Canis Major is a constellation in the southern hemisphere and is in the in the Orion family of stars
Canis major was originally found by the Babylonians and the Chinese.
The myth for Canis is that Canis is a dog that is following Orion and is chasing a rabbit represented by the constellation Lepus. Canis represents Laepus, the fastest dog in the world, who caught anything that he pursued.Zeus gave Laelaps to Europa as a present, along with a javelin that could not miss. The gift proved to be an unfortunate one, as Europa herself was killed accidentally by her husband Cephalus, who was out hunting with the javelin.Cephalus took the dog to Thebes in Boeotia (a Greek province north of Athens) to hunt down a fox that was causing some trouble there. Like Laelaps, the fox was extremely fast and was destined never to be caught. Once the dog found the fox and started chasing it, the race did not appear to have an end in sight. Zeus himself finally ended it and turned both animals to stone. He placed the dog in the night sky as the constellation Canis Major.
Sirius, also known as the Dog Star, is the brightest star in the sky and the fifth nearest star system to the Sun. Sirius is a binary star with an apparent visual magnitude of -1.42. It is only 8.6 light years distance. The brighter component, Sirius A, is a white main sequence star and the companion, Sirius B, is a white dwarf that orbits the primary every 50 years.The distance between the two stars varies between 8.1 and 31.5 astronomical units. The companion is not visible to the naked eye. Sirius A belongs to the spectral class A1V, and the dwarf to DA2. Sirius A has twice the mass of the Sun and is 25 more luminous. Sirius B is almost equal to the Sun in mass (0.98 solar masses) and is one of the most massive white dwarfs known. Sirius A has an absolute visual magnitude of 1.42 and Sirius B, 11.18. The age of the star system is estimated to be between 200 and 300 million years. The name Sirius comes from the Greek Σείριος (Seirios), which means “scorching,” “glowing” or “searing.” In ancient times, the star rose just before sunrise during the hottest summer period, the so-called Dog Days. Greeks and Romans believed the star was somehow responsible for the summer heat.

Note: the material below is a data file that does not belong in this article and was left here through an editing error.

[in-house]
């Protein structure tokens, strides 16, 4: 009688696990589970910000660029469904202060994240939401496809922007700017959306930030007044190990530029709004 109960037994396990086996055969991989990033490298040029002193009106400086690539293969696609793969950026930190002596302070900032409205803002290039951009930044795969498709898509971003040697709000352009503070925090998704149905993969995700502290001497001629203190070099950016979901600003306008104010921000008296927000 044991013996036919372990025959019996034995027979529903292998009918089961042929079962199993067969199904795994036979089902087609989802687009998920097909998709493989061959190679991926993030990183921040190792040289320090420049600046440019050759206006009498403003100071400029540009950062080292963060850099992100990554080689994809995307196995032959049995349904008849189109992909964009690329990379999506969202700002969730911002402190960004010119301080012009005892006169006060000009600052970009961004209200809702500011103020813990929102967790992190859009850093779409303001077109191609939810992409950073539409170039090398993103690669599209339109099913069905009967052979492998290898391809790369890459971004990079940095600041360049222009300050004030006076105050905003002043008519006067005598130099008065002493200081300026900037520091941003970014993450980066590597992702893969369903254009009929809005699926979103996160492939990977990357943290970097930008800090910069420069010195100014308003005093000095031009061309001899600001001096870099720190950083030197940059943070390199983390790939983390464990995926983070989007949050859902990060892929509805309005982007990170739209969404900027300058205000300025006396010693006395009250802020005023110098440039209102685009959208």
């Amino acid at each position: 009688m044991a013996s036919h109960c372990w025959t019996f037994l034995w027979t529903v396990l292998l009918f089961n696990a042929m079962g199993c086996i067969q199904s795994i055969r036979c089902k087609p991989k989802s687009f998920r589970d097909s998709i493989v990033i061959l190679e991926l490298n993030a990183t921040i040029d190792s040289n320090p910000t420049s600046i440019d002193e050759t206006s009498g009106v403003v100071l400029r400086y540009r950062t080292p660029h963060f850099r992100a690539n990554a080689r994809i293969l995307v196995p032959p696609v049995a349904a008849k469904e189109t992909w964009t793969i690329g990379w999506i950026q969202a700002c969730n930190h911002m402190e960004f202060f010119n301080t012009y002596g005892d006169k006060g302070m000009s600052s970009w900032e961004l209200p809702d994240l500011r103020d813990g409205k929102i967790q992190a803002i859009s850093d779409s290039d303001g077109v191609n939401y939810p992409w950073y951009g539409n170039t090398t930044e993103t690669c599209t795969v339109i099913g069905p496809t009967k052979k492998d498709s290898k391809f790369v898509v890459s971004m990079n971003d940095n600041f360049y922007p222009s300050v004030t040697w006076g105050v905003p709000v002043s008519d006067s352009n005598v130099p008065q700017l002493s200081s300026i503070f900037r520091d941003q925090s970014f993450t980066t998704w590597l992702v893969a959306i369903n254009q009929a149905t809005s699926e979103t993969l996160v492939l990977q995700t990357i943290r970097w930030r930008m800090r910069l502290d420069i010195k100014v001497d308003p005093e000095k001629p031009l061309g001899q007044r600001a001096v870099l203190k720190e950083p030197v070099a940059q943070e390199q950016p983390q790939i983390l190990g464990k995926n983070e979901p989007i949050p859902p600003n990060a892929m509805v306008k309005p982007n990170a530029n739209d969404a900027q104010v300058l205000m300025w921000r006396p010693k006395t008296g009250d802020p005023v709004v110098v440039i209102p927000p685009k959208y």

Adhara is the second brightest star in Canis Major and the 24th brightest star in the night sky. Its name comes from the Arabic aðāra, which means “virgins.” It is a binary star that lies about 430 light years from Earth.The primary component belongs to the spectral class B2 and has an apparent magnitude of 1.5. It is one of the brightest known ultraviolet sources in the sky. The companion star has an apparent magnitude of 7.5 and is located 7.5’’ away from the primary.About 4.7 million years ago, Adhara was the brightest star in the sky. It was only 34 light years distant and had a magnitude of -3.99. No other star has ever been as bright since, nor is one expected to be in the next five million years.
Wezen is a yellow-white F-type supergiant approximately 1,800 light years distant. It has an apparent magnitude of 1.83. It is the third brightest star in Canis Major. Wezen can be found about 10 degrees southeast of Sirius. Its name is derived from the Arabic al-wazn“, meaning “the weight.” The star’s estimated age is 10 million years, which means that it will become a red supergiant within the next 100,000 years, and eventually a supernova.
Murzim (Al-Murzim, Mirzam) is a blue-white giant with brightness varying between magnitude 1.95 and 2.00. It is approximately 500 light years distant. The star’s name comes from the Arabic word for “the herald,” presumably referring to Murzim’s position in the sky. (The star rises before Sirius, i.e. it heralds it.)Murzim is classified as a Beta Cephei variable, a star that exhibits variations in brightness as a result of pulsations of its surface.
Aludra is an Alpha Cygni type variable star, with luminosity varying between magnitude 2.38 and 2.48. It is a blue supergiant, approximately 3,000 light years distant, and already approaching the final stages of its life. It is expected to become a supernova within the next few million years.The star’s name is derived from the Arabic al-‘aðrā, meaning “the virgin.” Along with Adhara, Wezen and Omicron-2 Canis Majoris, Aludra was one of the stars known as the Virgins.
Tau CMa is an eclipsing spectroscopic binary star about 3,200 light years from Earth. It is the brightest star of the open cluster NGC 2362 (Caldwell 64), which is why the cluster is sometimes called the Tau Canis Majoris Cluster.The star is an O-type blue supergiant classified as a Beta Lyrae type variable. Its brightness varies between magnitude 4.32 and 4.37 with a period of 1.28 days.
Muliphein is a blue-white B-type right giant, approximately 402 light years distant. It has an apparent visual magnitude of 4.11.